(2) The power conferred by clause (1) to issue directions, orders or writs to any Government, authority or person may also be exercised by any High Court exercising jurisdiction in relation to the territories within which the cause of action, wholly or in part, arises for the exercise of such power, notwithstanding that the seat of such Government or authority or the residence of such person is not within those territories

(3) Where any party against whom an interim order, whether by way of injunction or stay or in any other manner, is made on, or in any proceedings relating to, a petition under clause (1), without

(a) furnishing to such party copies of such petition and all documents in support of the plea for such interim order; and

(b) giving such party an opportunity of being heard, makes an application to the High Court for the vacation of such order and furnishes a copy of such application to the party in whose favour such order has been made or the counsel of such party, the High Court shall dispose of the application within a period of two weeks from the date on which it is received or from the date on which the copy of such application is so furnished, whichever is later, or where the High Court is closed on the last day of that period, before the expiry of the next day afterwards on which the High Court is open; and if the application is not so disposed of, the interim order shall, on the expiry of that period, or, as the case may be, the expiry of the aid next day, stand vacated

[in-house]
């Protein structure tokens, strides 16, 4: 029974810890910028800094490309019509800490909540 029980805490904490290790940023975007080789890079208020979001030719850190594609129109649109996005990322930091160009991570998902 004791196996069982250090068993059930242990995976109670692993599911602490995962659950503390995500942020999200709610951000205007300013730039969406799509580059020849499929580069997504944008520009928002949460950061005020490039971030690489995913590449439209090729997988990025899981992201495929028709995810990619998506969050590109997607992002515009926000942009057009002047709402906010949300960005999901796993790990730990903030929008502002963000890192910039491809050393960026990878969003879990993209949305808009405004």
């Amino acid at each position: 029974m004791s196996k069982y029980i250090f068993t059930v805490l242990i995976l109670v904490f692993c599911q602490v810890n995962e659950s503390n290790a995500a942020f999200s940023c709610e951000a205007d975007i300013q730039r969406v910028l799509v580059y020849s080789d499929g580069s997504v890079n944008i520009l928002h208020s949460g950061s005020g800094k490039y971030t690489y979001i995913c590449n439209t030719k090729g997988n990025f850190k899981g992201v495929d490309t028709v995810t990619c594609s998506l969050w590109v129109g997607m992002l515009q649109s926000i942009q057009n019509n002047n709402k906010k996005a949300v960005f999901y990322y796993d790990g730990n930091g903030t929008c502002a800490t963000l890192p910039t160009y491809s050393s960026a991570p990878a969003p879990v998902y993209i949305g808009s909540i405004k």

(4) The power conferred on a High Court by this article shall not be in derogation of the power conferred on the Supreme court by clause (2) of Article 32

In light of the “magnitude of problems, magnitude of issues, and the central government’s stance”, Rohatgi argued that the four petitions should be transferred to the apex court.

Rohatgi cited MeitY’s submission that said that “the Ministry will address these concerns”. “If this is going on, is it appropriate for one high court, at the behest of a police commissioner, to [circumvent] the policymaking process?” he asked the court.